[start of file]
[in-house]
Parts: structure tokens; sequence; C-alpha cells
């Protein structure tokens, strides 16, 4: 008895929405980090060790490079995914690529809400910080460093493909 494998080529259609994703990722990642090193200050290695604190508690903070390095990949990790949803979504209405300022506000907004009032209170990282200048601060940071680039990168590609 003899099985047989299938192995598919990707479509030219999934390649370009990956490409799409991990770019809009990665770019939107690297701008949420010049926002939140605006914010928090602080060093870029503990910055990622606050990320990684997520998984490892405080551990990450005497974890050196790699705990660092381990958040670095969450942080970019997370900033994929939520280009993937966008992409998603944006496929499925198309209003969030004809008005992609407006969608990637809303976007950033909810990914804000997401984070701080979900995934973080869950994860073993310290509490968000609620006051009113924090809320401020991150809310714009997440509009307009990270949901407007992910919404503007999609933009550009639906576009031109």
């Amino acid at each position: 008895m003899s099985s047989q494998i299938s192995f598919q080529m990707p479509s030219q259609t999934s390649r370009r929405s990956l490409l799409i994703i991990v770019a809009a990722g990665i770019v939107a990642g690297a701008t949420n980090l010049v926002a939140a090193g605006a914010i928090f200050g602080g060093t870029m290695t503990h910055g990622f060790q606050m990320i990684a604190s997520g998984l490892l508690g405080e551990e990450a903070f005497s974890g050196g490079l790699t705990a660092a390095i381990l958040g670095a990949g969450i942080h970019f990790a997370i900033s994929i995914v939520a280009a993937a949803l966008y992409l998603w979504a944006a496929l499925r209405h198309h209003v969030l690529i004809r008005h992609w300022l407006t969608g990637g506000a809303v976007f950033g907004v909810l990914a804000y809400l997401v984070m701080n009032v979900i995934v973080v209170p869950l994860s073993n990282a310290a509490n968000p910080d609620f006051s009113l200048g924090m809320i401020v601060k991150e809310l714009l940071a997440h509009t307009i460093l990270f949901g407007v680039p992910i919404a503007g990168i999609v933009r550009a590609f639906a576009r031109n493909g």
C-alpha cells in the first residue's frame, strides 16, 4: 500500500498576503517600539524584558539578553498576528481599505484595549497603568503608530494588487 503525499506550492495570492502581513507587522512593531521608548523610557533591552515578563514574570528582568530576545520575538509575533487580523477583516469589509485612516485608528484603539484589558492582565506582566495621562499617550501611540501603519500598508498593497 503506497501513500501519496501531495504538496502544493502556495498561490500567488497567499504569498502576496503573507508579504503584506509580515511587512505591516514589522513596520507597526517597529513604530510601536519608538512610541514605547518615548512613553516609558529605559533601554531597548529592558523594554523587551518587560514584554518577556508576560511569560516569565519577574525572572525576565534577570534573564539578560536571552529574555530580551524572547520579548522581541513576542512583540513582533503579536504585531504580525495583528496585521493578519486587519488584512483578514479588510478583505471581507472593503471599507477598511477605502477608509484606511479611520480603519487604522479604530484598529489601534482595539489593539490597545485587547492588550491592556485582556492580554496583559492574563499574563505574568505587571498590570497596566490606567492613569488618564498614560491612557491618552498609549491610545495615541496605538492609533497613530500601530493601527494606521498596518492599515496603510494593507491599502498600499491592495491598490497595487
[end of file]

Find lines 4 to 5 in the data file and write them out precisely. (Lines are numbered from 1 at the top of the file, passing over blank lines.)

């Amino acid at each position: 008895m003899s099985s047989q494998i299938s192995f598919q080529m990707p479509s030219q259609t999934s390649r370009r929405s990956l490409l799409i994703i991990v770019a809009a990722g990665i770019v939107a990642g690297a701008t949420n980090l010049v926002a939140a090193g605006a914010i928090f200050g602080g060093t870029m290695t503990h910055g990622f060790q606050m990320i990684a604190s997520g998984l490892l508690g405080e551990e990450a903070f005497s974890g050196g490079l790699t705990a660092a390095i381990l958040g670095a990949g969450i942080h970019f990790a997370i900033s994929i995914v939520a280009a993937a949803l966008y992409l998603w979504a944006a496929l499925r209405h198309h209003v969030l690529i004809r008005h992609w300022l407006t969608g990637g506000a809303v976007f950033g907004v909810l990914a804000y809400l997401v984070m701080n009032v979900i995934v973080v209170p869950l994860s073993n990282a310290a509490n968000p910080d609620f006051s009113l200048g924090m809320i401020v601060k991150e809310l714009l940071a997440h509009t307009i460093l990270f949901g407007v680039p992910i919404a503007g990168i999609v933009r550009a590609f639906a576009r031109n493909g």
C-alpha cells in the first residue's frame, strides 16, 4: 500500500498576503517600539524584558539578553498576528481599505484595549497603568503608530494588487 503525499506550492495570492502581513507587522512593531521608548523610557533591552515578563514574570528582568530576545520575538509575533487580523477583516469589509485612516485608528484603539484589558492582565506582566495621562499617550501611540501603519500598508498593497 503506497501513500501519496501531495504538496502544493502556495498561490500567488497567499504569498502576496503573507508579504503584506509580515511587512505591516514589522513596520507597526517597529513604530510601536519608538512610541514605547518615548512613553516609558529605559533601554531597548529592558523594554523587551518587560514584554518577556508576560511569560516569565519577574525572572525576565534577570534573564539578560536571552529574555530580551524572547520579548522581541513576542512583540513582533503579536504585531504580525495583528496585521493578519486587519488584512483578514479588510478583505471581507472593503471599507477598511477605502477608509484606511479611520480603519487604522479604530484598529489601534482595539489593539490597545485587547492588550491592556485582556492580554496583559492574563499574563505574568505587571498590570497596566490606567492613569488618564498614560491612557491618552498609549491610545495615541496605538492609533497613530500601530493601527494606521498596518492599515496603510494593507491599502498600499491592495491598490497595487